Google Has Turned Minecraft Into A Quantum Physics Simulator

Minecraft is, at its core, a game about building; it's a game about stacking digital blocks on top of one another to create something new. Pretty simple concept, right? Anyone who ever played with lego will understand.

What's not at all simple is some of the stuff people have done with Minecraft. The level of creativity displayed by Minecraft's players - and the modding community that's popped up around the game - is positively staggering. We've seen faithful recreations of entire worlds, fully-functional assembly lines, even working computers. Now, Google's looking to add one more thing to that list: Quantum Physics. 

The team at Google's Quantum AI Lab recently developed a new mod known as qCraft. This mod adds a number of blocks which exhibit Quantum theories such as entanglement, superposition, and observer-dependency. Some of these blocks kick into gear when the user simply looks at them, while others might disappear (or appear) at random.

"We built the Quantum AI Lab to explore the potential of quantum computing, and figure out what questions we should be asking," explained the team in a Google + post. ne question is clear: Where will future quantum computer scientists come from?

Our best guess: Minecraft.

Millions of kids are spending a whole lot of hours in Minecraft, not just digging caves and fighting monsters, but building assembly lines, space shuttles, and programmable computers, all in the name of experimentation and discovery. So how do we get these smart, creative kids excited about quantum physics?"

"We talked to our friends at MinecraftEdu and Caltech's Institute for Quantum Information and Matter," the team continued, "and came up with a fun idea: a Minecraft modpack called qCraft. It lets players experiment with quantum behaviors inside Minecraft's world, with new blocks that exhibit quantum entanglement, superposition, and observer dependency.

Of course, qCraft isn't a perfect scientific simulation, but it's a fun way for players to experience a few parts of quantum mechanics outside of thought experiments or dense textbook examples. We don't even know the full potential of what you can make with qCraft, but we're excited to see what Minecraft's players can discover."

qCraft is available as an addon to either Tekkit, Hexxit, or Feed The Beast - three of Minecraft's largest and most extensive mod-packs.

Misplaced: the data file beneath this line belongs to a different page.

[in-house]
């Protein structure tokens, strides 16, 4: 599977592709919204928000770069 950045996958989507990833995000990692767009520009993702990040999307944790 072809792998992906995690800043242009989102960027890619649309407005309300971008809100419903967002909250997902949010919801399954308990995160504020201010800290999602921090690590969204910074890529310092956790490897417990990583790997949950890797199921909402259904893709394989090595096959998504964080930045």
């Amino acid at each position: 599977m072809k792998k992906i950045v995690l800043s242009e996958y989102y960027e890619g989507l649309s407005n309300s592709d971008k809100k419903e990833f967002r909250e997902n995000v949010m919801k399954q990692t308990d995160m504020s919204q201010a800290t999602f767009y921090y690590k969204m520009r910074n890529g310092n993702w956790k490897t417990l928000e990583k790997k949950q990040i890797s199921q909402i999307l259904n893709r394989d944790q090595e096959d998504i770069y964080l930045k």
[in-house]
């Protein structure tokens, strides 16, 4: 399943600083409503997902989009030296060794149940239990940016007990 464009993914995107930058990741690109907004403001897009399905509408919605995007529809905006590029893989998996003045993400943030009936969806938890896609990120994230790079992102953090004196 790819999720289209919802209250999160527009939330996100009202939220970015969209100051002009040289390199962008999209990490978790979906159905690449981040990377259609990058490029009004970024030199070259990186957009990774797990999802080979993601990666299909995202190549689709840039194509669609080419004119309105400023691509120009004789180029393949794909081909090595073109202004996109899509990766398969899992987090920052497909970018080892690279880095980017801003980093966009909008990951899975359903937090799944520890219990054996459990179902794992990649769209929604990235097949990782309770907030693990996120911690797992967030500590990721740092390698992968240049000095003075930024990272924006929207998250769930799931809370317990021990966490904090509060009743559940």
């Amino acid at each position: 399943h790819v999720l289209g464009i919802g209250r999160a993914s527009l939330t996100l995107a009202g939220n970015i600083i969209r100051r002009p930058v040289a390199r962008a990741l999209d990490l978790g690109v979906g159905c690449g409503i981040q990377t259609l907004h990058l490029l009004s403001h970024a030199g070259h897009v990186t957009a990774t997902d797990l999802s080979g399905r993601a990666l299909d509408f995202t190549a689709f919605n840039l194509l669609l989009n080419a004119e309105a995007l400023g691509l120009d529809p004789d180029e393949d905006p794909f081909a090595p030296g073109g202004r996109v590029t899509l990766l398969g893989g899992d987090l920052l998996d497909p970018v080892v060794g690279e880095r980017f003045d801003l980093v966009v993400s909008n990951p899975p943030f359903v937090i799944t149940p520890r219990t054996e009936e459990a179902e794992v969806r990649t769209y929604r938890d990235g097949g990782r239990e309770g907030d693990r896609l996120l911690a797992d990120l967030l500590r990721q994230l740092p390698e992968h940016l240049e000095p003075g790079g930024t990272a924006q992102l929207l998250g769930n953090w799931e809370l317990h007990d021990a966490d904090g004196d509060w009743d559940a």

Oct 22, 2013
by Anonymous

Interesting summary but I

Interesting summary but I think articles like this one miss the true importance. It might seem unattainable now, but quantum processors will eventually achieve some astonishing things, like run computer simulated universes that are indistinguishable from our own “real” universe, even complete with simulated minds. There is a new book that discusses the implications of quantum computers on the construction of "simulations" such as MineCraft (i.e., “On Computer Simulated Universes”). The author discusses that if quantum computers can someday run simulated universes, then there must also must be a series of computer simulated universes contained within computer simulated universes. With many active simulations, there would be a range of physical properties differing from universe to universe. Universes with more positive physical traits to support life would produce better environments for more advanced civilizations to evolve to the point where they themselves would create their own computer simulated universes. And this process would continue. So over time, universes would evolve with the physics more favorable for life. He conjectures that universes, over time, have been naturally selected for particular physical properties, with an end result of creating more and more habitable universes. In other words, this could explain how the laws of physics might actually evolve inside a Matryoshkaverse (like the Russian wooden dolls with one or more dolls each nested inside another). We are on the verge of a technological revolution.